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UPDATE: 'If this fails, I'll wear it': Mayor Jim Watson on deal with Ottawa convoy organizers

Over the weekend, the Mayor's office had brokered a deal with one convoy organizer in an attempt to get vehicles occupying residential streets moved to other roads in the downtown.
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Ottawa Mayor Jim Watson joins CityNews' The Rob Snow Show the morning after reaching a back channel deal with Ottawa protest organizers in an attempt to clear vehicles occupying residential streets in the downtown. 

Ottawa Mayor Jim Watson says the ball is now in the court of convoy organizers to move trucks out of residential neighbourhoods.

Speaking to The Rob Snow Show on Monday, February 14, Watson said it's up to truck convoy organizers to follow through with their end of the bargain to confine rigs to a section of Wellington Street. 

However, whether convoy organizers will go through with their promise, is left to be seen. They have a deadline of 12 p.m. Monday to start moving their trucks, however, a Twitter exchange on Sunday night left some confused as organizers claimed no such deal took place with the Mayor, but then later walked back that claim.

As Watson explained, no one lives in the Parliamentary precinct, but there are 10,000 to 15,000 residents who live in Centretown who are affected by the ongoing demonstrations.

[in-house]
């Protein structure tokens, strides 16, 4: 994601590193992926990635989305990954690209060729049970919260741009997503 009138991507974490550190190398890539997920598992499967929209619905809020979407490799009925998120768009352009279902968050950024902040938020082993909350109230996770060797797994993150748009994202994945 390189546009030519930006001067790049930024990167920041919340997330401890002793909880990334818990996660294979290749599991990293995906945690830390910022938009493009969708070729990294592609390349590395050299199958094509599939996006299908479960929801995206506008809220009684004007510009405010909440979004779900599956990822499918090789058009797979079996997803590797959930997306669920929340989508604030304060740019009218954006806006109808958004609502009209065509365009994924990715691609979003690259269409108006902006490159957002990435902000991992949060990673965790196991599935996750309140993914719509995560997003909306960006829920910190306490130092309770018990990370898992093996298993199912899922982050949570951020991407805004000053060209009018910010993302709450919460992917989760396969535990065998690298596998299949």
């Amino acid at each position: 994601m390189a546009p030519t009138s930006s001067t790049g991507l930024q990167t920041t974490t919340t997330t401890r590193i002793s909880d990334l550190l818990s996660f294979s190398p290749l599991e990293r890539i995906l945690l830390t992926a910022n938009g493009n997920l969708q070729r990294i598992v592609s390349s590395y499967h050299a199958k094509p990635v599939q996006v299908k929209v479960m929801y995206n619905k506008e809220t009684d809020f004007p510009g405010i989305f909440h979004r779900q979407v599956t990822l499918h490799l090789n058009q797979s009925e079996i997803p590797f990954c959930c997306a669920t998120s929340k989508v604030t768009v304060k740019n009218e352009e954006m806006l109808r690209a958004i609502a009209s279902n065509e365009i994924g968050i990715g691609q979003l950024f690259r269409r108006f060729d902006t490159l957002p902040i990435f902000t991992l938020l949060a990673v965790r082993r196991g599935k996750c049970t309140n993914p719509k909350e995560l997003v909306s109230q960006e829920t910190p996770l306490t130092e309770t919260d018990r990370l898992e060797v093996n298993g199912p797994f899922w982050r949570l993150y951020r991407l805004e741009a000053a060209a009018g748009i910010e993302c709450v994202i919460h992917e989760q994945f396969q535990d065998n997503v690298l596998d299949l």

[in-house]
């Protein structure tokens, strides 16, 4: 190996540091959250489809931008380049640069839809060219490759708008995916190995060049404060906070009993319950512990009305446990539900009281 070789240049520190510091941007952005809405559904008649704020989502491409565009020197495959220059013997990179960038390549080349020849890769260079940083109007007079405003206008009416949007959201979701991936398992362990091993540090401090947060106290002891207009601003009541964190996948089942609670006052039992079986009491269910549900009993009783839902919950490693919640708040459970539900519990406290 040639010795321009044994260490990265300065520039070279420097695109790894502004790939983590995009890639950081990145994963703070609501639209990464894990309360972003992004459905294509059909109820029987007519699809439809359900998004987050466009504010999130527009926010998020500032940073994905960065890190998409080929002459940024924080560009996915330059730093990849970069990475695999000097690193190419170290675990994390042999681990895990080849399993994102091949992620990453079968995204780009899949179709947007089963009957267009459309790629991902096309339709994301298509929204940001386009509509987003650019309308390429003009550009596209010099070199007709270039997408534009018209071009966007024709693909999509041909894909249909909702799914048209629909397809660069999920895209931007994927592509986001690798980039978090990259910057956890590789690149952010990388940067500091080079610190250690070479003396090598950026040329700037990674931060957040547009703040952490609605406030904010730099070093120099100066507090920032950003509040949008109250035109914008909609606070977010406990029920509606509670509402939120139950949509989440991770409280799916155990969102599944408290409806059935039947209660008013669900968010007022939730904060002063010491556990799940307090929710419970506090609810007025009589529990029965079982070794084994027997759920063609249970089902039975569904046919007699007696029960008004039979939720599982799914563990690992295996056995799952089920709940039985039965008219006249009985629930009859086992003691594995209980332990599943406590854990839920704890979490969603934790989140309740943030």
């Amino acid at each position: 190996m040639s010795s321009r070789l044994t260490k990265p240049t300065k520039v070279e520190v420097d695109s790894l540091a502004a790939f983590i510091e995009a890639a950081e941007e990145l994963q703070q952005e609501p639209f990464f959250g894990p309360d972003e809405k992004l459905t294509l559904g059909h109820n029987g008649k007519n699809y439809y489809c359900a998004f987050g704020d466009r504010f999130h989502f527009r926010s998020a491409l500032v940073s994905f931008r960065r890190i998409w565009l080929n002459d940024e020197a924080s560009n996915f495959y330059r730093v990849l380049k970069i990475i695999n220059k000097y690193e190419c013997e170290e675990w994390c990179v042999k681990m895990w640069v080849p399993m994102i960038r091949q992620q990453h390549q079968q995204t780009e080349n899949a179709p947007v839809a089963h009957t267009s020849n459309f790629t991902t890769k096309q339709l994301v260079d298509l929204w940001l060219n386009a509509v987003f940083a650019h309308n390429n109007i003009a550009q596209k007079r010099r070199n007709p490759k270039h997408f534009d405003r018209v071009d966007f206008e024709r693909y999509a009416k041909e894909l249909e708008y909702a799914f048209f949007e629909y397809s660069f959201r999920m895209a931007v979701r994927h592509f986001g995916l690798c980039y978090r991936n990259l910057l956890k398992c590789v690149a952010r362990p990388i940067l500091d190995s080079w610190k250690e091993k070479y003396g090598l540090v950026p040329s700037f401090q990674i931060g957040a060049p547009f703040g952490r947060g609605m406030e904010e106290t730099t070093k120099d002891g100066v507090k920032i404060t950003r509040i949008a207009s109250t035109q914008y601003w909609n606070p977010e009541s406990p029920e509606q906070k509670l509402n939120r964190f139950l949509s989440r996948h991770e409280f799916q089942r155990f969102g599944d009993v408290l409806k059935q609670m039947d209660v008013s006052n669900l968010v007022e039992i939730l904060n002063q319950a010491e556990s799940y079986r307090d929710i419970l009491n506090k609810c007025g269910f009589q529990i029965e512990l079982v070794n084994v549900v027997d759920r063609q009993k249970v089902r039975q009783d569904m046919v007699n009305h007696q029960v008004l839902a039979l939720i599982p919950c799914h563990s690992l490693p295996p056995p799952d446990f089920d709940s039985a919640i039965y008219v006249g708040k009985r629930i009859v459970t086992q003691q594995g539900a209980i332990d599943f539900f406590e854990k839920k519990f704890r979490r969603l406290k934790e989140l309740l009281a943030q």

While Watson received some criticism for his negotiation with organizers of the protest, he said it was something the city had to attempt in order to move things forward. 

"I felt my first responsibility was to try to bring some relief to those individuals and the residential community," he said on Monday, February 14. "I don't want to oversell this as this agreement may not work." 

"There are many different groups that don't all speak with one voice, they all have different agendas. But we were approached by a go-between, someone I know and someone that they trust, and we're able to get a signed letter of commitment, and my hope is that it does work and it does bring some peace and quiet and take some of the lawlessness from people who have been going through hell."

Watson said organizers are aware that he is unable to do anything about the COVID-19 public health mandates the convoy claims they're fighting against.

"As I said, this is a classic example of insanity - you keep trying the same thing and expecting a different result. We've been doing that and we haven't seen any movement whatsoever. I felt that [we'll] at least try, if it fails, I'll wear it, but at least we tried. If it succeeds, then at least we've gotten some peace back to those areas hardest hit."

According to Watson, Ottawa is still waiting on the 1,800 additional officers it had requested to federal and provincial bodies. 

After watching the events in Windsor unfold over the weekend in response to the blocking of the Ambassador Bridge and the swift action of federal and provincial governments in providing additional support, Ottawa is asking for the same kind of support. 

However, Ottawa's demonstrations are on a much larger scale - with protesters in the capital in the thousand, while protesters in Windsor were in the hundreds. 

But, Watson said, he'll keep pushing the Prime Minister and Premier for what Ottawa needs, but admits he's getting two different messages from both levels of government. 

On the one hand, Watson said he's told that if Ottawa needs anything, it will be provided - but when he writes in requests, they go unanswered. 

For now, the City is going to court on Monday asking for a judicial injunction related on a by-law-related matter.

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